Merkel says Libya arms embargo will be respected after Berlin summit

German Chancellor Angela Merkel said on Sunday that countries with interests in Libya's long-running conflict have agreed that they should respect a much-violated arms embargo.

The participants at Sunday's summit in Berlin agreed to provide no further military support to the warring parties while a cease-fire lasts, Merkel said after about four hours of talks at the chancellery in Berlin.

“We agreed on a comprehensive plan forward,” Merkel said.

“I can say that all participants worked really constructively together.”

"We all agree that we should respect the arms embargo and that the arms embargo should be controlled more strongly than it has been in the past," she said.

The members of the conference agreed to provide no further military support to the warring parties, Merkel said.

Angela Merkel and Emmanuel Macron were present. Credit: AP

She added the participants would continue to hold regular further meetings to ensure the process continues “so the people in Libya get their right to a peaceful life”.

UN Secretary-General Antonio Guterres said: “I cannot stress enough the summit's conclusion that there is no military solution to the conflict in Libya.”

Merkel hosted leaders from 11 countries outside Libya as well as the United Nations, the European Union, the African Union and the Arab League.

Libya's two main rival leaders, Prime Minister Fayez Sarraj and Gen. Khalifa Hifter, also came to Berlin.

Asked whether Sarraj and Hifter were part of the talks in Berlin, Merkel said: "We spoke with them individually because the differences between them are so great that they aren't speaking with each other at the moment."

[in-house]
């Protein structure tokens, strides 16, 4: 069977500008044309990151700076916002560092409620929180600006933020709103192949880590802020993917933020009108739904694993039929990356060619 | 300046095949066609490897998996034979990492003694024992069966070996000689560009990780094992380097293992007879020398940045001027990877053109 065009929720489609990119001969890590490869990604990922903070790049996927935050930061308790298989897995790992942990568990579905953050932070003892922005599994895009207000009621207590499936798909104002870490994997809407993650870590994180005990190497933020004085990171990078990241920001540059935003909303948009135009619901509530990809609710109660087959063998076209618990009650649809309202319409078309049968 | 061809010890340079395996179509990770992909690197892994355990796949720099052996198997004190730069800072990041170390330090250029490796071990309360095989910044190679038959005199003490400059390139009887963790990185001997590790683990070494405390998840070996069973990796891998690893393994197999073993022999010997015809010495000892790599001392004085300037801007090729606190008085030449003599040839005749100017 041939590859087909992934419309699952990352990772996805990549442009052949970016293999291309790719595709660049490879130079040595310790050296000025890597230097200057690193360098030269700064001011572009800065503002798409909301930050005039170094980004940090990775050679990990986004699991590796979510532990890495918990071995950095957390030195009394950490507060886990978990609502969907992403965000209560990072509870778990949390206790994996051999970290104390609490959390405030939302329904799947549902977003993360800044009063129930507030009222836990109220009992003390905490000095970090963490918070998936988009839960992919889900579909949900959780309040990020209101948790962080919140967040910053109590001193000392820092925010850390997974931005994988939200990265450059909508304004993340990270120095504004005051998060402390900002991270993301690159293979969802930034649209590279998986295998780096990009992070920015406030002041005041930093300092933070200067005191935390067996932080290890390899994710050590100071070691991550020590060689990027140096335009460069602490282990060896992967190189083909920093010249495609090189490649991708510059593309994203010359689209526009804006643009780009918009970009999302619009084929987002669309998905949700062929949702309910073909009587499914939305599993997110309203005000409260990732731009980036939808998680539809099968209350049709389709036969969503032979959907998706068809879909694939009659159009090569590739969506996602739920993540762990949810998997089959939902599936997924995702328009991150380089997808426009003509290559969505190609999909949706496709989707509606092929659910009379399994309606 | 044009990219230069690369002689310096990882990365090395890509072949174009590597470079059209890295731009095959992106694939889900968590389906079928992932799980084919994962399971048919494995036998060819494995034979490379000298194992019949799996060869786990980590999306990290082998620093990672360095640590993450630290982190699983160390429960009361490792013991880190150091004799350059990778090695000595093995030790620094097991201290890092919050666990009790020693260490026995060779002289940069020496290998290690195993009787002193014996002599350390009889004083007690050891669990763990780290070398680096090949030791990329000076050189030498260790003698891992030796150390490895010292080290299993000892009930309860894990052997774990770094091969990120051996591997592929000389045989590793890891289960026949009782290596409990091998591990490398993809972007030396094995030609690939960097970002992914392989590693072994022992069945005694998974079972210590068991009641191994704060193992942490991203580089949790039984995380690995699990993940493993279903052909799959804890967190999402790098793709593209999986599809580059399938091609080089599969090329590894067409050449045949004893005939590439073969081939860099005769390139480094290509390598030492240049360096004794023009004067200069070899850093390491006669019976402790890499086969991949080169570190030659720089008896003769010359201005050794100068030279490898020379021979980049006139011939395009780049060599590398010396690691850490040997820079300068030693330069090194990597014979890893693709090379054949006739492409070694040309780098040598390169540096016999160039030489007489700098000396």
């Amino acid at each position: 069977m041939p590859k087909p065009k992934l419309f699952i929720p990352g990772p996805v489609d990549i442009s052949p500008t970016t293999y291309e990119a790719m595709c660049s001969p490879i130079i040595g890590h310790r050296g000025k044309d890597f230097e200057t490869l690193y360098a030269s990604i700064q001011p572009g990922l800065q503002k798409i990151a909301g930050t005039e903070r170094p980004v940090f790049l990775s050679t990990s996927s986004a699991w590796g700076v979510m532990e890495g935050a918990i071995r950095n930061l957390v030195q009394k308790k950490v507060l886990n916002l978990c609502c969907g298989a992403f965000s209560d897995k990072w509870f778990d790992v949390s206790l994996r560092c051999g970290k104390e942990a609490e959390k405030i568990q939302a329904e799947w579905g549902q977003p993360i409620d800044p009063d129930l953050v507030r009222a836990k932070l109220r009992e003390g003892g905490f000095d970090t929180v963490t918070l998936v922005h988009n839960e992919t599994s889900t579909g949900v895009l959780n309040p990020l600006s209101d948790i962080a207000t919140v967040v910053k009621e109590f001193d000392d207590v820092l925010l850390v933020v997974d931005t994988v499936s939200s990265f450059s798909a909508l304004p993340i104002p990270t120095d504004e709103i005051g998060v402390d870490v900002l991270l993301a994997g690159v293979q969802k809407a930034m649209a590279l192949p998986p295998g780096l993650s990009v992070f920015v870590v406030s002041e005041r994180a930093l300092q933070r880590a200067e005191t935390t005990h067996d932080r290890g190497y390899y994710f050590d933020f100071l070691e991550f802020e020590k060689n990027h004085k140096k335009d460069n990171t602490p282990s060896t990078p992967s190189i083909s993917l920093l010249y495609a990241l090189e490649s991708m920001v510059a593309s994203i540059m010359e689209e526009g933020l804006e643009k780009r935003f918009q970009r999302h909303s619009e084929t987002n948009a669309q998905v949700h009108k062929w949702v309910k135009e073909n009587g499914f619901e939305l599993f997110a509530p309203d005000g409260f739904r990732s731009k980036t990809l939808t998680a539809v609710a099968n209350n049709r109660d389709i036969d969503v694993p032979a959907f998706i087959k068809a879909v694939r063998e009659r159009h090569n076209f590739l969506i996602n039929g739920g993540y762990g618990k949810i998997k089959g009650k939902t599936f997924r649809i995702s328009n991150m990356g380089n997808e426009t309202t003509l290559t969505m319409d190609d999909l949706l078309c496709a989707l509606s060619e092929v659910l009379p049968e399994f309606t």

Merkel and her foreign minister met both men at the chancellery before the summit began.

Merkel said the two men agreed to name members of a military committee that will represent them at talks on a more permanent cease-fire.

Boris Johnson arriving for the conference. Credit: AP

Mr Johnson held talks with Mr Macron on the margins of the summit.

A Downing Street spokesperson said earlier on Sunday: "The Prime Minister and President discussed the ongoing conflict in Libya.

"The Prime Minister stressed the need to bring an end to the fighting and for all parties to support peace talks to determine a way forward for the Libyan people."

General Khalifa Haftar is the Libyan PM's main rival. Credit: AP

A truce brokered earlier this month by Russia and Turkey marked the first break in fighting in months, but the cease-fire has seen repeated violations.

Speaking at Istanbul’s Ataturk Airport before flying to the summit, President Erdogan said the world had failed to respond adequately to Haftar's “reckless attacks” on Mr Sarraj's UN-recognised government.

“Hopes that flourish again with the cease-fire and the Berlin summit should not be sacrificed to the ambitions of the merchants of blood and chaos," he said.

Libya has sunk further into chaos since the 2011 ousting and killing of Libya's longtime dictator Muammar al-Gaddafi.

The country is now divided into rival administrations, each backed by different nations: the UN-recognised government based in Tripoli, headed by Mr Sarraj, and one based in the country's east, supported by Gen Haftar's forces.

Turkish President Recep Tayyip Erdogan said the world had failed to respond adequately to Hifter’s 'reckless attacks'. Credit: AP

Gen Haftar's forces have been on the offensive since April, laying siege to Tripoli in an effort to capture the capital.

They are backed by Egypt, Russia and the United Arab Emirates, while the Tripoli government has turned to Turkey for troops and weapons.

On Friday, tribal groups loyal to Gen Haftar seized several large oil export terminals along Libya's eastern coast as well as southern oil fields in another challenge to the Tripoli government, which collects revenue from oil production.

The National Oil Corporation said the move threatens to throttle much of Libya's oil production.